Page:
Despite operating a successful businesses on Main Street, the owner of said he doesn't know how much longer he can swallow the blighted properties and lack of destinations along Smithtown's center.
It's that quandary that has kept restaurant owner Allen Holmquist from spending the $989,000 to buy the building, which his landlord recently put on the market.
“[Main Street is] physically unattractive, [it’s a] decaying block, most of the stores are vacant,” he said. “Obviously people coming down to this area see that and it just gives an overall sense that the area is decaying. It’s not a vibrant area.”
Smithtown Patch has been chronicling the glut of vacant properties that are plaguing Main Street, and has seen similar points made by readers.
But it's not just blight that has Holmquist concerned. Main Street lacks the attractions that other Long Island towns such as Sayville, Huntington and Port Jefferson, have to make them destinations, he said.
“They are almost a magnet for people,” he said. “Smithtown downtown is not that situation.”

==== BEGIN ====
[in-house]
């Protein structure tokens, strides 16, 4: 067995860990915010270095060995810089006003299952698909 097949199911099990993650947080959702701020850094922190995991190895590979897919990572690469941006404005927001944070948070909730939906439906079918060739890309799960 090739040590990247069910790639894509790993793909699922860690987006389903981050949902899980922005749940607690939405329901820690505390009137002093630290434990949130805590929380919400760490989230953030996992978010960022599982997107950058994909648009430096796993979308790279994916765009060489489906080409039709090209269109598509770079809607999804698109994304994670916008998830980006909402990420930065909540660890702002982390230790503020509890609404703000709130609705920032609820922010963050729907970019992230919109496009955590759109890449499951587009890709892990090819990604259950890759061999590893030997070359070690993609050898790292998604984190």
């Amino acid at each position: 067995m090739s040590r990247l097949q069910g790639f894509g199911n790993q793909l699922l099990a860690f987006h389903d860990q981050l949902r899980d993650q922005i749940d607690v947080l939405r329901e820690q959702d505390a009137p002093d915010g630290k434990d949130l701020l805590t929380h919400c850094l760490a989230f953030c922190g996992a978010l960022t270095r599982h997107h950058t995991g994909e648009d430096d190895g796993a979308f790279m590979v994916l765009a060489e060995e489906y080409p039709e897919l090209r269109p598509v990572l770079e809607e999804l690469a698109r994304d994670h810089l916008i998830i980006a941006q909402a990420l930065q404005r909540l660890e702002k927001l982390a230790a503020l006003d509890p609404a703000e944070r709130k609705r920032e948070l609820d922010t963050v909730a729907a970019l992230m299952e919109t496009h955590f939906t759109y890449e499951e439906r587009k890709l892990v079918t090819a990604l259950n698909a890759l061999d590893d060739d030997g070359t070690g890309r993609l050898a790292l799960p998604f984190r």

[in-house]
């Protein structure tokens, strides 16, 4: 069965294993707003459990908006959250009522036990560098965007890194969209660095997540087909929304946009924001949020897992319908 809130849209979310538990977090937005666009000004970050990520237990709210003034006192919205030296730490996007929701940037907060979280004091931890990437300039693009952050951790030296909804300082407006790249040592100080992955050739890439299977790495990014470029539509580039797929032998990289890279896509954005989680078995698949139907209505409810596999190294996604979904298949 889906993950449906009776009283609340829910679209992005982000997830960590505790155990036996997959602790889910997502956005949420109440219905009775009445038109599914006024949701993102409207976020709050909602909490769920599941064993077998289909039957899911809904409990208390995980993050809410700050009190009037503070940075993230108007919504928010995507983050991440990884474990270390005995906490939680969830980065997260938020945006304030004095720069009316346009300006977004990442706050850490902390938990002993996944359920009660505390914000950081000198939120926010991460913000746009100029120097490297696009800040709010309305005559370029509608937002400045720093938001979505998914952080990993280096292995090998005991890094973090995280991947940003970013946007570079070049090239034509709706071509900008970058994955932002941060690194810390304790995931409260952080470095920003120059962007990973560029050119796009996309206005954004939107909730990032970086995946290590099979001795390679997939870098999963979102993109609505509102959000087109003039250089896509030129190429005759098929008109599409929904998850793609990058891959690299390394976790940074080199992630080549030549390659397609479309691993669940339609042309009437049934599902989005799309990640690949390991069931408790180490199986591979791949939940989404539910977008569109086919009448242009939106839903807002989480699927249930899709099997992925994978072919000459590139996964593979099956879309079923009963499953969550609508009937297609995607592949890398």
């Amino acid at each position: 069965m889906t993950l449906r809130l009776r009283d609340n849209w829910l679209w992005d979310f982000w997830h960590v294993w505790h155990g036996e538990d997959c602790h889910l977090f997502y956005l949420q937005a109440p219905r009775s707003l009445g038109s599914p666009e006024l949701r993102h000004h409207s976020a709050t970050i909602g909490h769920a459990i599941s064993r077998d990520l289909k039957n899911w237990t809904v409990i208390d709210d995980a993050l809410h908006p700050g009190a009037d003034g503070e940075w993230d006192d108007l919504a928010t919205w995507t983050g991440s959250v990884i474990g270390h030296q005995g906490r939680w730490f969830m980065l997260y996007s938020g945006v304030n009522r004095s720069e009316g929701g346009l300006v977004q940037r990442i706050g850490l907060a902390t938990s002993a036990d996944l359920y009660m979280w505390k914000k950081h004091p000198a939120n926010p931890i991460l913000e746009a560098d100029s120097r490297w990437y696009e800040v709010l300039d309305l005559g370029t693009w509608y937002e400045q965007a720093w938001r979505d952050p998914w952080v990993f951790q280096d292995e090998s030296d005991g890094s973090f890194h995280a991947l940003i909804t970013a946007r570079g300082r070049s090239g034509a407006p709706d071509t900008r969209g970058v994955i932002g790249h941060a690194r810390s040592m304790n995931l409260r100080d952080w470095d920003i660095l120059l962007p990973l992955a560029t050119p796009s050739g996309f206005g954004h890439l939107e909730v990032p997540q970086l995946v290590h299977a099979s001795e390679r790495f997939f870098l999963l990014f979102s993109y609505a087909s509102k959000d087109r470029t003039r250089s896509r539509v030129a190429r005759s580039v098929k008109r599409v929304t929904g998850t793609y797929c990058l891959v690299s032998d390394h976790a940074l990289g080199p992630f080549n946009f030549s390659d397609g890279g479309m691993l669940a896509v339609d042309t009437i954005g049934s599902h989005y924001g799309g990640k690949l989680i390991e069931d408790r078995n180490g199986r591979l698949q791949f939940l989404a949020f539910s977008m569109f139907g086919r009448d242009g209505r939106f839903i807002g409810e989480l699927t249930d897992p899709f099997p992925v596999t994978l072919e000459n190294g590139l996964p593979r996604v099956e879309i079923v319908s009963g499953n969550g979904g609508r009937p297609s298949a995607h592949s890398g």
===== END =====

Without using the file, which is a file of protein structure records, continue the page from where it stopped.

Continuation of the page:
The Town of Smithtown has offered up , including the near the train station, but so far no programs have tackled the problem of Main Street vacancies.
One exception, however, is a recent announcement that the town plans to demolish a former auto dealer at 10 East Main Street . Comments on Patch, however, suggest the community was hoping for a better destination business than a masonry shop.
Holmquist said Thai House has grown in the four years it’s been open, but would only consider investing in property locally if there was an economic turnaround and Main Street became more physically attractive.
Adjacent to his restaurant is a former lumberyard, and not having them shipped out as lumber from it. The former near his restaurant.
Thai House, known for its good lunch value and for being one of the few restaurants in the area serving staples such as Pad Thai, rich coconut curries and spicy soups, isn't the only Asian eatery with local business concerns. The owner of Korean barbecue restaurant . In that case, the owner blamed the town for making the permit process too difficult for him to expand.